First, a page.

When parents and teachers consider how children learn, it’s usually the intellectual aspects of the activity they have in mind. Sidney D’Mello would like to change that. The University of Notre Dame psychologist has been studying the role of feelings in learning for close to a decade, and he has concluded that complex learning is almost inevitably “an emotionally charged experience,” as he wrote in a paper published in the journal Learning and Instruction earlier this year.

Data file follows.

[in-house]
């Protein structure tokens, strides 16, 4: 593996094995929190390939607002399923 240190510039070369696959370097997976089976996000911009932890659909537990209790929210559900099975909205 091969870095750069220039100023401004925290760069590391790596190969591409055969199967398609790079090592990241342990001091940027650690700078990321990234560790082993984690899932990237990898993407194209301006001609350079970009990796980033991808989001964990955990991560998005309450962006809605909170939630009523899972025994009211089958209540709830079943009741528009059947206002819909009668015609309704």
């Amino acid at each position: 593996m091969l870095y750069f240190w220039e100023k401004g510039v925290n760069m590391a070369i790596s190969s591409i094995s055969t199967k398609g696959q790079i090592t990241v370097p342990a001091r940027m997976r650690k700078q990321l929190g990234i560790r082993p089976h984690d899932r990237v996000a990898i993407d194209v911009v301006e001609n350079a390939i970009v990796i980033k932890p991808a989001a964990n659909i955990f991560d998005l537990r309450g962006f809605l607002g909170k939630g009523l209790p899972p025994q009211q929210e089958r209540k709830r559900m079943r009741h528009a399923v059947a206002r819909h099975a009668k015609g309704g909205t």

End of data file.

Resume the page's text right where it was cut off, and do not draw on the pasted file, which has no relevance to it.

During the learning experiments described in his paper, he notes, the participating students reported being in a neutral state only about a quarter of the time. The rest of the time, they were were experiencing lots of feelings: surprise, delight, engagement, confusion, boredom, frustration. Another counter-intuitive contention made by D’Mello is that even negative emotions can play a productive role in learning. In this latest study, he and his coauthor Art Graesser examined the effects of confusion.